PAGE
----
I joined a growth roundtable at First Round Capital last week, which included trategyome really sharp thinkers like Gina Gotthilf from Duolingo and Ashley Berman from Birchbox. It ended up being an enjoyable and illuminating conversation about growth strategy, acquisition and retention tactics, and org design. While it was a closed session — so I can’t share the conversation directly — we spent a good bit of time talking about how we built and structured our different Growth teams. Where did Growth sit in the company? What were different members of the team responsible for? How did Growth’s acquisition and retention work interface with the broader organization? What are best practices?
Since this was a topic of interest for Growth leaders well into their careers, I decided to write up some of my own thoughts, observations and experiences building a Growth team and observing how other successful Growth teams operate. I won’t go into strategy here, but instead want to cover Growth team structure, roles and responsibilities, and touch some on goals and metrics as well. [Note: while there’s some debate in the startup community — I sometimes see “growth” teams responsible for hiring or supporting the operational growth of the company — my definition of Growth is the team that’s optimizing for customer acquisition and product usage growth.]
So let’s dive in.
Building the Right Growth Culture
I increasingly see growth as less of a specific team within a company, and more of an intrinsic part of a company’s mindset. Some people will have the word “growth” in their job title and some won’t, but everyone in the company, from the CEO on down, works on and contributes to growth — the same way everyone is ultimately responsible for brand, or for customer happiness.
Just as importantly, growth is a mentality and an outcome of good, thoughtful work, but not a value unto itself.
Bad outcomes are common when companies prioritize — and culturally reward — short-term growth at any cost. Think Theranos, early Zenefits, or Uber’s various setbacks. It’s important to have short-term priorities around acquisition or retention — but growth can’t be successful unless it’s sustainable. It’s a long-term process.
While this may be more philosophical than actionable for you — I’ll get to actual team design in a moment — it bears repeating. I’ve seen a lot of corporate and personal pain when this north star is off the mark.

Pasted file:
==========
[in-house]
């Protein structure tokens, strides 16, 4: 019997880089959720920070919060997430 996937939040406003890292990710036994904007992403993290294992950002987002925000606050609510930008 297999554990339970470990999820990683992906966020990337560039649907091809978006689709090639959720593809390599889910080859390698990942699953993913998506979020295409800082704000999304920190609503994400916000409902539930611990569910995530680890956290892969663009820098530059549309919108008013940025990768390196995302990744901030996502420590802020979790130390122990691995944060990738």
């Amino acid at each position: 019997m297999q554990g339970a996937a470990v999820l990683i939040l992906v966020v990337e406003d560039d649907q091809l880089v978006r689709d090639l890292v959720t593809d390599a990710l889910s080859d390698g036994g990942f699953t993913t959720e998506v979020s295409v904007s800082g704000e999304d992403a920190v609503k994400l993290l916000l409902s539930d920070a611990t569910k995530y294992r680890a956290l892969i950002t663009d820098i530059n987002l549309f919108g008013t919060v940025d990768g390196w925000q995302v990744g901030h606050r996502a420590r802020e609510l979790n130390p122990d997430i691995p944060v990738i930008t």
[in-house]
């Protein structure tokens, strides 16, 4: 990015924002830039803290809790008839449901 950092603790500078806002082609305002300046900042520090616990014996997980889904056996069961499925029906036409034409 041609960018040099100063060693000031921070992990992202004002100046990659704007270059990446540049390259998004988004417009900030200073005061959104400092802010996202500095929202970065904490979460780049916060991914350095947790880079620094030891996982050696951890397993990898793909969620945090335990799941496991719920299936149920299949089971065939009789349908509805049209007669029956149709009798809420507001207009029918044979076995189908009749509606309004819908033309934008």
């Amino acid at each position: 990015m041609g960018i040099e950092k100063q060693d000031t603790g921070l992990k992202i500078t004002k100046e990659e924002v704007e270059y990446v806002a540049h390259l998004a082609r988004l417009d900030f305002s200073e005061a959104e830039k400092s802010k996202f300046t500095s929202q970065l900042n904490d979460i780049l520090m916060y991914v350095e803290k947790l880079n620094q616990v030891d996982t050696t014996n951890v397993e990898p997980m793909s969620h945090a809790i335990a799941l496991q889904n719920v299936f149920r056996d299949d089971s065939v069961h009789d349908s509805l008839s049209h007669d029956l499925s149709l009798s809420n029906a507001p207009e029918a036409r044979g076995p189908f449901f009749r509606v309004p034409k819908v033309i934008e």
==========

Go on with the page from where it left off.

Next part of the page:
Celebrate customer success around your company. Measure then reward your team(s) for generating sustainable product usage. Daily active users (DAUs) is almost always a better metric than monthly active users (MAUs). Growth metrics and money alone are not sufficient, long-term motivation for most employees. Hitting growth goals that ladder up to meaningful work, achievement and customer problem-solving will be.
Everything is so much easier when you build on the right foundation of passion and purpose.
Ok, off my soap box. Let’s get into how to actually do this.
Growth Team 101 – Going from 0 to ∞
If your startup is in the 0 – 20 employee range, everyone is in growth. In particular, if you’re a B2C technology company, whoever owns product (one or multiple co-founders, maybe your first product manager) should have specific growth metrics and priorities within their overall responsibility set. In B2B, co-founders and anyone working in an early sales or business development capacity is your growth team.
A lot of the conventional wisdom says you need to find product marketing fit first (without growth). Then layer growth on top of a great product. I disagree. The best growth comes from designing and testing your product and company through a growth lens as early as possible. Consider questions like:
- Acquisition. What is the best design approach and flow to bring someone into your product for the first time (then get them using it, keep them engaged and bring them back)? If you’ve made a mobile app, how are you going to get people to the app store?
- SEO. How should you design your website, product and content ecosystem so when it grows, it grows from a foundation built on sustainable SEO best practices?
- Data. When you acquire customers or they use your product, what data do you capture? Where does that data go? How is your team going to access and learn from it?
There are many growth considerations when designing a web or mobile product, as well as structuring the operations and infrastructure of a company. The earlier you answer those questions and build that foundation, the better. Getting to product-market fit itself is often incremental and iterative. Whether you’re B2C or B2B, incorporate growth thinking into your product and org design as early as possible. If no one on the founding team has prior growth experience, find an advisor or mentor who does.
Somewhere between the 10-20 employee mark (and definitely if you pass 20+), make your first dedicated Growth hire. This should be either an acquisition marketer who’s technical enough to work closely with your product team, or a product manager (PM) with experience building products optimized for customer acquisition, activation and retention. If I had to choose between the two I’d hire the PM and assign them these responsibilities: